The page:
Cameroon votes as separatists pose threat; Biya win likely
Supporters of Social Democratic Front opposition party presidential candidate Joshua Osih, attend a rally in Yaounde, Cameroon. (AP Photo/Sunday Alamba)
Polls opened Sunday in Cameroon as Africa's oldest leader is widely expected to win another term even as English-speaking separatists threaten to disrupt the election and many who have fled the unrest are unable to vote.
President Paul Biya has held office since 1982 and vows to end a crisis that has killed more than 400 people in the Central African nation's Southwest and Northwest territories in the past year. The fractured opposition has been unable to rally behind a strong challenger to the 85-year-old leader.
A victory likely would come with a weakened mandate for Biya as many residents of the troubled English-speaking Southwest and Northwest regions have fled elsewhere. By law, voters can only cast a ballot in the community where they are registered.
Voting day has already been marked by violence.
The military killed two armed men in the English-speaking northwest town of Bamenda, according to Governor Deben Tchoffo of the Northwest region.
"We shall not allow terrorists to disrupt the election," he said. "I salute the maturity of people who are braving the threats and carrying out their civic duties. We are informed that armed men are shooting indiscriminately to frighten voters, we shall not allow such a thing to happen."
Gun fighting between the military and separatists began Saturday in at least six towns and villages including Nkambe, Mamfe and Kumbo.
Several buildings have been burned, including residences where voting material is thought to have been stored.
"The wave of attacks will not deter us from doing our job," said Enow Abrams Egbe, chairman of ELECAM, the election commission.
Security has been increased and people should not be scared to vote, said Cameroon territorial administration minister Paul Atanga Nji.
All voters in the English-speaking regions go through screening, present voter's cards and identity cards before they are able to cast a ballot. Numbers were low at the start of the vote Sunday.
In the French-speaking regions, however, hundreds lined up early eager to vote.
"I have performed my civic duty. It indicates I am a true Cameroonian. I voted for Biya because he is the one who promised to improve the health care system," said Julienne Ngono, a voter at the Bastos primary school polling center where president Biya will vote.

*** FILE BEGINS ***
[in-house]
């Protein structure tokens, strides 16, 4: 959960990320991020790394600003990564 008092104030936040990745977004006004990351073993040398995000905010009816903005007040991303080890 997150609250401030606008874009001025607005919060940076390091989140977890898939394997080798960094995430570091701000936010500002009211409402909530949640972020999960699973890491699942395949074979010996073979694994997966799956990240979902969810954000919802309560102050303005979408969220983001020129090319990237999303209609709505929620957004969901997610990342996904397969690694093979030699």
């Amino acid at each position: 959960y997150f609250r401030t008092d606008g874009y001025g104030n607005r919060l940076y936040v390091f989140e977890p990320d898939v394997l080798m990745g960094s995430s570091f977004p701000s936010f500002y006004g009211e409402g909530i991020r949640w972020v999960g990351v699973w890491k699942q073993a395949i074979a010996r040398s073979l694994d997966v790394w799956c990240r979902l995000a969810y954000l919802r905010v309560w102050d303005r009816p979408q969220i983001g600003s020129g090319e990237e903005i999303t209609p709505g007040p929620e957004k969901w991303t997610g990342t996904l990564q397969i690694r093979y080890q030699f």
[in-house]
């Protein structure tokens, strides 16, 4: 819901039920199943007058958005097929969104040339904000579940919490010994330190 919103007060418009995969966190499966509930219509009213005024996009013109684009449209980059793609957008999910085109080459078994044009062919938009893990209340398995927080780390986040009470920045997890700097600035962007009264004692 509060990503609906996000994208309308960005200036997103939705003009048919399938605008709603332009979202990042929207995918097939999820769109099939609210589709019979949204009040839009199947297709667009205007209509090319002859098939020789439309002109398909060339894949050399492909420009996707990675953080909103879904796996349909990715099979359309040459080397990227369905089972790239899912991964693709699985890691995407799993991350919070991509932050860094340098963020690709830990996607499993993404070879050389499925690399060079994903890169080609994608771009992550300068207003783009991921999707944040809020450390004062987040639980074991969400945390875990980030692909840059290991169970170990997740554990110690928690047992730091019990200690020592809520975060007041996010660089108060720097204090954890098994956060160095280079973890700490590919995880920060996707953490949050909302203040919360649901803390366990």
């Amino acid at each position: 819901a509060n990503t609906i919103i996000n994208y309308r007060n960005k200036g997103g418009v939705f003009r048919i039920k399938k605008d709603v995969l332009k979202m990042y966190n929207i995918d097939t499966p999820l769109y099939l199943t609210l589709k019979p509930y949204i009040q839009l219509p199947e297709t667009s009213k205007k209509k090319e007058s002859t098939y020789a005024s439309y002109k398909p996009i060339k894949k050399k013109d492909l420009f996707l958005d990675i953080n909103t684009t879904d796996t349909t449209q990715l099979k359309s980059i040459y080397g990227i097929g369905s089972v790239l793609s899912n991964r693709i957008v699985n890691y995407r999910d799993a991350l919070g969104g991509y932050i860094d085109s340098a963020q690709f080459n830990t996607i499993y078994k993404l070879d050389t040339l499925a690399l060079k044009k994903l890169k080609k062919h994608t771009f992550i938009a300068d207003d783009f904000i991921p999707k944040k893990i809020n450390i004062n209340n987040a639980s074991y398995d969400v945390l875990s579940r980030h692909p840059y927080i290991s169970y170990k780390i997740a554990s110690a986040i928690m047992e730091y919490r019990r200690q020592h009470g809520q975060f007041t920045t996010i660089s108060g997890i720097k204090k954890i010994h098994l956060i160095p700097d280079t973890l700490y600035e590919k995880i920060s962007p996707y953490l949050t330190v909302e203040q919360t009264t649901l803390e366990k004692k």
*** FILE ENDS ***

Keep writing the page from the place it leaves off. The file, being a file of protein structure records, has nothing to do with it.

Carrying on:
Cyril Bayam also said he'd vote in favor of Biya.
"I registered to vote where Biya is voting to support him," he said. "I know many people who registered to vote here are his ministers."
More than 6.6 million people across Cameroon are registered to vote.
On Friday, opposition candidate Akere Muna withdrew from the race to support Maurice Kamto. However, despite attempts to remove his ballot papers the electoral chairman Egbe said: "We were informed late and we cannot withdraw them since we do not have the material means."
Campaign materials were also meant to be taken down before the vote, but posters of Biya still cover neighborhoods.
The Election Commission and government say they will make provisions for displaced voters, but many say they will not be able to vote amid threats by separatists. Cameroon also battles with Boko Haram extremists in its Far North, where more than more than 230,000 people have been displaced.
More than 200,000 people have been displaced because of violence by both separatists and the military in the English-speaking Northwest and Southwest regions, with many towns simply abandoned.
The ruling Cameroon Peoples Democratic Movement attempted to campaign normally in the affected regions, holding several rallies, but Biya did not appear. The party says at least eight of its officials have been abducted and some supporters attacked.
Election observers, including the African Union, have said they will not be carrying out their work in the troubled southwest and northwest because of the crisis.
What began as protests two years ago by teachers and lawyers in the English-speaking regions against what they called their marginalization by majority French speakers turned deadly after a government crackdown. The separatists emerged, cheered on by some in Cameroon's diaspora, including the United States.
Then fringe groups became violent, clashing with security forces that have been a close ally of the U.S. in regional counterterror efforts but face accusations of human rights abuses. Panicked civilians are caught in the middle.
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